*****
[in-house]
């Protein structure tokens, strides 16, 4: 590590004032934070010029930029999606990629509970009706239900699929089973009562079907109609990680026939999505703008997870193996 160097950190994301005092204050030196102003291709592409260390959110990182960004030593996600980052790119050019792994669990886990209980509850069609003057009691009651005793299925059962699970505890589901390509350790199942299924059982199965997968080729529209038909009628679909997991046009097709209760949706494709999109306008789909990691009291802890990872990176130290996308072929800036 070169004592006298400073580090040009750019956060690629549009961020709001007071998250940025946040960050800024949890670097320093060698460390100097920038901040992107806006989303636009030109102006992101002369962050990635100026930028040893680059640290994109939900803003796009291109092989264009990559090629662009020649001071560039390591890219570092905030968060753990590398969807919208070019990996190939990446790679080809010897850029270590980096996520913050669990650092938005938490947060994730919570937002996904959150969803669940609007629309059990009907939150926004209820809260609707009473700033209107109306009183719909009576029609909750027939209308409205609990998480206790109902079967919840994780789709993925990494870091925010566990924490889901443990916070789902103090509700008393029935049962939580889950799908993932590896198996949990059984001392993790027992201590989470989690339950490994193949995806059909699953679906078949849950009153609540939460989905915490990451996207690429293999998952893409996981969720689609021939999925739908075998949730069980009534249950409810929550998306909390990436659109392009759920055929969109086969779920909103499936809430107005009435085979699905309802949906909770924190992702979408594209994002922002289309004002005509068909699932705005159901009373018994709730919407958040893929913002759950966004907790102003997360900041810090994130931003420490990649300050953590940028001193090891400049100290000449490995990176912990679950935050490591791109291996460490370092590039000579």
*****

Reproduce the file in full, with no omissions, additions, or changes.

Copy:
[in-house]
């Protein structure tokens, strides 16, 4: 590590004032934070010029930029999606990629509970009706239900699929089973009562079907109609990680026939999505703008997870193996 160097950190994301005092204050030196102003291709592409260390959110990182960004030593996600980052790119050019792994669990886990209980509850069609003057009691009651005793299925059962699970505890589901390509350790199942299924059982199965997968080729529209038909009628679909997991046009097709209760949706494709999109306008789909990691009291802890990872990176130290996308072929800036 070169004592006298400073580090040009750019956060690629549009961020709001007071998250940025946040960050800024949890670097320093060698460390100097920038901040992107806006989303636009030109102006992101002369962050990635100026930028040893680059640290994109939900803003796009291109092989264009990559090629662009020649001071560039390591890219570092905030968060753990590398969807919208070019990996190939990446790679080809010897850029270590980096996520913050669990650092938005938490947060994730919570937002996904959150969803669940609007629309059990009907939150926004209820809260609707009473700033209107109306009183719909009576029609909750027939209308409205609990998480206790109902079967919840994780789709993925990494870091925010566990924490889901443990916070789902103090509700008393029935049962939580889950799908993932590896198996949990059984001392993790027992201590989470989690339950490994193949995806059909699953679906078949849950009153609540939460989905915490990451996207690429293999998952893409996981969720689609021939999925739908075998949730069980009534249950409810929550998306909390990436659109392009759920055929969109086969779920909103499936809430107005009435085979699905309802949906909770924190992702979408594209994002922002289309004002005509068909699932705005159901009373018994709730919407958040893929913002759950966004907790102003997360900041810090994130931003420490990649300050953590940028001193090891400049100290000449490995990176912990679950935050490591791109291996460490370092590039000579």